Saturday, August 25, 2012

Fighting Demons with Compassion

Goddess Durga
18th Century, Author Unknown
Fighting Demons With Compassion
By Gaye Sutton © 2012

It was autumn; the time of year that one of my favourite poets calls the ‘sacred, sensual, significant time of the year’ 1 The trees were blazing colour, the sky grey and the harvest almost over.  I’d been telling stories at the Addictions Centre for three weeks, encouraging the women to paint and draw afterwards.  Some of them loved to paint and some struggled with their confidence.  But they all loved hearing stories.  The mornings were fun; they were an upbeat bunch, the women the Addiction Centre staff called their ‘chronics.’

But that fourth week; the atmosphere was dull and flat, everyone looked morose especially Janie and her mates.   The morning check-in took a long time.  Janie had ‘relapsed’ at work over the weekend. She sat with her blonde head bowed; her small frame huddled into the corner of the couch, her voice almost a whisper as she told us about the temptation, her attempts to resist and the caving in. 

During morning tea in the kitchen, talk turned to the hopelessness they all felt about ever losing the label chronic.

 “They [the staff], don’t expect that we’ll ever leave this group and I’m not sure I believe we will either,” one said and several heads nodded.  I leaned against the bench, remembering my despair about what I thought of as the impending end of the world and our apathy about it. I’d begun collecting re-creation stories, stories of hope to sustain myself and it seemed to me, that this was a moment for one of these.

Once everyone was seated on couches and chairs again I stood and began my story…”The world stood poised on the brink of destruction once before.

Rivers dried up, plants refused to grow. People starved. There was war everywhere.  Slaughter prevailed.  Dancing stopped, even singing was forgotten.  The asuras, the demons, were loose, raging unchecked across the world, drunk with destruction…”2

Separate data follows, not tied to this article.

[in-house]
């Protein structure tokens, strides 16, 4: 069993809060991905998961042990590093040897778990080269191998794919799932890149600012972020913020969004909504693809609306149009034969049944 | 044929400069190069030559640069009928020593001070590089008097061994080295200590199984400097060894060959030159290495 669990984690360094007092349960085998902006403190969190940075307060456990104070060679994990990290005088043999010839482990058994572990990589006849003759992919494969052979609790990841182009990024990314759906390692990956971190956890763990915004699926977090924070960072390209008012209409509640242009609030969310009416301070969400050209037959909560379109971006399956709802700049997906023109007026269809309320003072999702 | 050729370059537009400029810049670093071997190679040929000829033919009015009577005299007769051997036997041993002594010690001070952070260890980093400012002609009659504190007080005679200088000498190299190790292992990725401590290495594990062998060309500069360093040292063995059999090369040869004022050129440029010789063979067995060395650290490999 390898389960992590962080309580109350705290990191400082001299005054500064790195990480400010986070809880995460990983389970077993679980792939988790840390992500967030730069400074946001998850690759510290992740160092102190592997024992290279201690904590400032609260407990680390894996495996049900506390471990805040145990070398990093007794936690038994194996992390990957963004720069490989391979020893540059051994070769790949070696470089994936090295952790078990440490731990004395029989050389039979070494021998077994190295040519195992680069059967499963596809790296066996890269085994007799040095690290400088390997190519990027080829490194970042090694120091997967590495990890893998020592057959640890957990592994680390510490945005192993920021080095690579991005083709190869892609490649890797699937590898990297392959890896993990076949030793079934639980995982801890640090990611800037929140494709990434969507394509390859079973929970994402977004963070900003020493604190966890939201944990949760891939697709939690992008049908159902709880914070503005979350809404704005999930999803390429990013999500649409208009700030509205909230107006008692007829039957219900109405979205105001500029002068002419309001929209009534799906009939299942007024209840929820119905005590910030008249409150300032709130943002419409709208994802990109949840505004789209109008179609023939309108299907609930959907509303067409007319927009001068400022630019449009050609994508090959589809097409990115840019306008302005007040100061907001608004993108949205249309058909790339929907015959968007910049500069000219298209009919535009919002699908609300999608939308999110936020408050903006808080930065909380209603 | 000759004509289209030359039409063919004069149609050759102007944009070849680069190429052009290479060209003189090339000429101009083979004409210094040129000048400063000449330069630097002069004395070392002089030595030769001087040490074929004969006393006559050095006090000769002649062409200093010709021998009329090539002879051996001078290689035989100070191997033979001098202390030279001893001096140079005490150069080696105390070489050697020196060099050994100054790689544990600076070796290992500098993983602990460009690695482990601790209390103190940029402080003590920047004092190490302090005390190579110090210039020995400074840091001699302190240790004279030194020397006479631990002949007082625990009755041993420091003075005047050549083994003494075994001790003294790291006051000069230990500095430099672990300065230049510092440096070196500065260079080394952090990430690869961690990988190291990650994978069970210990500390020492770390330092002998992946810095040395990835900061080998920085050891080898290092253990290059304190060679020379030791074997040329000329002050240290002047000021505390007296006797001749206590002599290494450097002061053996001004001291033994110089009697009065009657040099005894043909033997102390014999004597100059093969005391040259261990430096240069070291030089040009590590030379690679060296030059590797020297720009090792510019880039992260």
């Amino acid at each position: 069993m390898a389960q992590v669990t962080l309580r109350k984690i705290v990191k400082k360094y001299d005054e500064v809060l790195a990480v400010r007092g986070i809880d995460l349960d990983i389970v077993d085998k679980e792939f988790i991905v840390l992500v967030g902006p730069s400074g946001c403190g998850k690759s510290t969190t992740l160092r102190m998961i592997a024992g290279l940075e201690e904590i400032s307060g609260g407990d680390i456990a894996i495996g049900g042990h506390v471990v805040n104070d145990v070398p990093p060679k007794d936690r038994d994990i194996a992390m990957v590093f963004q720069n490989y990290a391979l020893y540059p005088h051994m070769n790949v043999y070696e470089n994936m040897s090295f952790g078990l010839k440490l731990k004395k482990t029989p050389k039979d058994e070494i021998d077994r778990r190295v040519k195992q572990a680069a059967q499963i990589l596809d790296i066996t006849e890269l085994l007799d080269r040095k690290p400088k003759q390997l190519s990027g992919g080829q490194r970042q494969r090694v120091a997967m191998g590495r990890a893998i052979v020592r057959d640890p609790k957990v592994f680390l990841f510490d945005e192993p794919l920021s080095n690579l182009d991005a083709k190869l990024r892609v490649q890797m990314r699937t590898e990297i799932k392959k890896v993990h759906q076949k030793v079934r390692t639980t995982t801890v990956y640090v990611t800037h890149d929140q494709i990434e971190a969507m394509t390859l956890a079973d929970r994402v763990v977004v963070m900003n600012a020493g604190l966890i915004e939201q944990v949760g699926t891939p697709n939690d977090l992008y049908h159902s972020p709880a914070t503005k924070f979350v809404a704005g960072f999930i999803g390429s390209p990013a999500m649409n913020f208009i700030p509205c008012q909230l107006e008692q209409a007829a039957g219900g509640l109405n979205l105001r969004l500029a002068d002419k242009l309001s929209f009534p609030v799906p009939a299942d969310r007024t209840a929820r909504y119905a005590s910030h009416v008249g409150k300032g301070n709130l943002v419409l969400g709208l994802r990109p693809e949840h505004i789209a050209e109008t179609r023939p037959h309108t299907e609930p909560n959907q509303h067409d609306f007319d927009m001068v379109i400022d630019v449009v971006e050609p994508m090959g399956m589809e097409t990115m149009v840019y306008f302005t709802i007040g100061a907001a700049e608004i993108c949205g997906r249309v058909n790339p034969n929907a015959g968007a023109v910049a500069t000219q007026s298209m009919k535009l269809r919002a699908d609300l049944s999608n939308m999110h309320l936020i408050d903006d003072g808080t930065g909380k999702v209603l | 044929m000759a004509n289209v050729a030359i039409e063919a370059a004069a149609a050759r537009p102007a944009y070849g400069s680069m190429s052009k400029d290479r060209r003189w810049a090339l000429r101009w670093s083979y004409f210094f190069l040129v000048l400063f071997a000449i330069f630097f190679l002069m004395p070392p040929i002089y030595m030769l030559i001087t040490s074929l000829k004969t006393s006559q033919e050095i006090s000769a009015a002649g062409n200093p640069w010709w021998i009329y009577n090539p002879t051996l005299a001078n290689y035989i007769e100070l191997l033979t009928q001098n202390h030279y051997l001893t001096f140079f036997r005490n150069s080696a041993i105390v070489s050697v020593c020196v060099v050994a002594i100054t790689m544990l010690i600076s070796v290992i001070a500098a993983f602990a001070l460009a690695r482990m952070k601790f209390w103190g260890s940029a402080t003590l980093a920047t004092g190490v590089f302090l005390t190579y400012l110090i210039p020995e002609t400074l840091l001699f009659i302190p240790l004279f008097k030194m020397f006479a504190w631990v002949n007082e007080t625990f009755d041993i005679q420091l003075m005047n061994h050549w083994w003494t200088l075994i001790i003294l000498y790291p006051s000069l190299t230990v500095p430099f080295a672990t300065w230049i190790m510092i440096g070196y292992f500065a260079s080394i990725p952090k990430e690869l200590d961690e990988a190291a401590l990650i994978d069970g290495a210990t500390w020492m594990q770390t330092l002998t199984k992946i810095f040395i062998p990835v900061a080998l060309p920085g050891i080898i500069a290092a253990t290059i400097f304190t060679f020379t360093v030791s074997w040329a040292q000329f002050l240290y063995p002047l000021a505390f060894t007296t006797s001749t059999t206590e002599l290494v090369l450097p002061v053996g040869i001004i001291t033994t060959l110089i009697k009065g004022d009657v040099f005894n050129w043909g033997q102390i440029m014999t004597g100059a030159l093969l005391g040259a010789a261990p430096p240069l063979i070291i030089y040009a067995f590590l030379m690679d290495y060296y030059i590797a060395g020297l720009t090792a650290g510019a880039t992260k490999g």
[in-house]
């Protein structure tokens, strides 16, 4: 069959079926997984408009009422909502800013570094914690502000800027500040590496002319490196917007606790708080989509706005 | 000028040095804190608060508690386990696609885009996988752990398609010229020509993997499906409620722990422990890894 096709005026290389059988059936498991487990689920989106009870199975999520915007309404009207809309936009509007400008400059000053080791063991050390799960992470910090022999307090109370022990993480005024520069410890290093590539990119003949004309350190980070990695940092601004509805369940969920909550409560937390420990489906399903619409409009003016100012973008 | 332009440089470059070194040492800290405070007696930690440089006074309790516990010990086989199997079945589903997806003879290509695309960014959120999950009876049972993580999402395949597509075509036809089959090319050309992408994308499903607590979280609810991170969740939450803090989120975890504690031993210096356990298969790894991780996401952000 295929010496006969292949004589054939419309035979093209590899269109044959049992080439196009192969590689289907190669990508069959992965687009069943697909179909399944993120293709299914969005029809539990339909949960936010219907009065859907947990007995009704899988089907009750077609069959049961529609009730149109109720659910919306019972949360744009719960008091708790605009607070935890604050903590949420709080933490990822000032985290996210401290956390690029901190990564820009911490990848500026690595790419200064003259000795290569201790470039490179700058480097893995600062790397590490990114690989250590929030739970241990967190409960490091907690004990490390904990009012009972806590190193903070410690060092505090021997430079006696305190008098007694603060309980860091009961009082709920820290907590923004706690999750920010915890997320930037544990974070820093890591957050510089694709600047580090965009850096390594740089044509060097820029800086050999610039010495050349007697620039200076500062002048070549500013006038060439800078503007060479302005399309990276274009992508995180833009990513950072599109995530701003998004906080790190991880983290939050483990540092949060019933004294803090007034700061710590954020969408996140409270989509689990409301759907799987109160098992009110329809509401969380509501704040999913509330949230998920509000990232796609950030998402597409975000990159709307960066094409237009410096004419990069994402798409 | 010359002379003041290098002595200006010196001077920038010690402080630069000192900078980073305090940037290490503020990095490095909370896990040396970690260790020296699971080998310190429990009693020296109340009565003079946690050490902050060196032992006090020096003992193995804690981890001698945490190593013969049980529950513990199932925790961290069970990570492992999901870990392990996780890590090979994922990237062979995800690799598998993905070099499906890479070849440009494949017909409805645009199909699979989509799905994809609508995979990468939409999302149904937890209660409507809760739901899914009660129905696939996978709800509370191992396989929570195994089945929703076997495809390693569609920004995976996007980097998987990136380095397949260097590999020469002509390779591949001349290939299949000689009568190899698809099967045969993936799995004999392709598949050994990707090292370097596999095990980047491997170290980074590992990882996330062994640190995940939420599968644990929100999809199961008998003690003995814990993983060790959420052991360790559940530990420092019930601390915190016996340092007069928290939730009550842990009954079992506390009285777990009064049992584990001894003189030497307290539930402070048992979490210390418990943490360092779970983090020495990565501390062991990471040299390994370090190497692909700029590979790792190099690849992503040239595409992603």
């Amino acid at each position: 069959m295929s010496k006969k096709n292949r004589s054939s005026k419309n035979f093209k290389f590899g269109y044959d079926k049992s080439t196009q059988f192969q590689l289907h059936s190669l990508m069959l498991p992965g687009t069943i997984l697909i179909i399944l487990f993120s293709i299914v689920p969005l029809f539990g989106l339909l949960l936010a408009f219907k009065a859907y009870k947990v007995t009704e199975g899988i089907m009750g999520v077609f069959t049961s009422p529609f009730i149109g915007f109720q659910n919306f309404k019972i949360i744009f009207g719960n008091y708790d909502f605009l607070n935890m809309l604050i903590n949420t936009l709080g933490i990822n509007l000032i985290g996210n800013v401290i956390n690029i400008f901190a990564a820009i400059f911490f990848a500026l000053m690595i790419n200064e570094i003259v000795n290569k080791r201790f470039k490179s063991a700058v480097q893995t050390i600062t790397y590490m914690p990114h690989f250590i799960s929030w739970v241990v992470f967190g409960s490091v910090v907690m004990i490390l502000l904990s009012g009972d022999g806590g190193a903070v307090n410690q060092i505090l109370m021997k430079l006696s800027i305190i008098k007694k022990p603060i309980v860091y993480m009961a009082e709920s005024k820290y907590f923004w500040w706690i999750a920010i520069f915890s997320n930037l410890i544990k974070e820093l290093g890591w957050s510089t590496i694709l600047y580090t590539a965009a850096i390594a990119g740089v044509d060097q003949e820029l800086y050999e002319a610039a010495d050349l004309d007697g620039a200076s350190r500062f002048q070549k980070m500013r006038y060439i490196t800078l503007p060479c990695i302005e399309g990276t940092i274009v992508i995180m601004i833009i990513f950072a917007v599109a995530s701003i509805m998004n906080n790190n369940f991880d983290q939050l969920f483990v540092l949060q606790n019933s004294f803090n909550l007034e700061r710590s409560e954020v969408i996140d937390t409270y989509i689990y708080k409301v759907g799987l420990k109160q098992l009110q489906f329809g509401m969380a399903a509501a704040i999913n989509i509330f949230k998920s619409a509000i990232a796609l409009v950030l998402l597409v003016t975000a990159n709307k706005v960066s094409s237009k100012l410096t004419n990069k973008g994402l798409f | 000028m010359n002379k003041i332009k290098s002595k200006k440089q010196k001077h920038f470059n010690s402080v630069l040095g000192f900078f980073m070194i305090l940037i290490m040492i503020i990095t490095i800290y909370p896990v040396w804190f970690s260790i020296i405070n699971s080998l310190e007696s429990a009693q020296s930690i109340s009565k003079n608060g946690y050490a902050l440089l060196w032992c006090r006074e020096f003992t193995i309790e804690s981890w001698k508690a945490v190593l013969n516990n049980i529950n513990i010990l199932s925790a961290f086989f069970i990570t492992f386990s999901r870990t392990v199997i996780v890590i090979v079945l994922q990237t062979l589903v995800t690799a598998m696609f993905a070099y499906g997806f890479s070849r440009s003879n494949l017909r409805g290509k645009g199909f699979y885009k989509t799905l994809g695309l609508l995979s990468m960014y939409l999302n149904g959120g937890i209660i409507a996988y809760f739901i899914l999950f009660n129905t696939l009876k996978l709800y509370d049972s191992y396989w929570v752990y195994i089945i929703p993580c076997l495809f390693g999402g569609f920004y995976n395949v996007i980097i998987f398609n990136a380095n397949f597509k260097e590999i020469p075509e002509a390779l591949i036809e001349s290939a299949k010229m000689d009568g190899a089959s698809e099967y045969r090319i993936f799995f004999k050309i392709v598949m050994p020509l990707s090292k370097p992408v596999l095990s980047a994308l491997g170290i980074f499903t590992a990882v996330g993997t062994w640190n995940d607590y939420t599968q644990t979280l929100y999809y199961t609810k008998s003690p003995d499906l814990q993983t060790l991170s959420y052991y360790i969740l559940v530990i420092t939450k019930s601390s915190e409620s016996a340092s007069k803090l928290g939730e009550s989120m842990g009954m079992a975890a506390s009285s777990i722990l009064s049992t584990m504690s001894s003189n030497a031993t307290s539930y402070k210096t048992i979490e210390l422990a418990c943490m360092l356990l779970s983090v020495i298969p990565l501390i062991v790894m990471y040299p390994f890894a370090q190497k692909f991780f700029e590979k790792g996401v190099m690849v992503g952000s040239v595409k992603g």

It’s a myth about the cosmic battle between Durga, who rode a lion out of a column of fire that stretched from the sky down to the top of the Himalayas, and the many, many demons she had to fight to save the world.  A battle so fierce ; “…oceans boiled, the sky stretched thin, the mountains shook…”

A powerhouse tale of an alliance between many of the Hindu goddesses and a reminder that the last fight is one we must win alone.  The atmosphere, when I finished, was electric and the women moved eagerly towards the art materials on the table and worked in deep silence. 

Afterwards, I asked each woman to tell us the story of her images, as I held them up and responded to each story by personalising the image.  Janie’s painting was of black mountains, covered in snow. A huge column of fire stretched from green foothills to the heavens. Durga stood in the flames, but her feet were planted firmly in the green earth.

“She’s got her feet on the ground and she’s in the flames, but fighting her way through, to save her world.” Janie said.  

I held the painting up to her and said, “This is you Janie, grounded in the earth and fighting the fire to save your world.”  It was a powerful moment and one that Janie referred to often in the weeks that followed.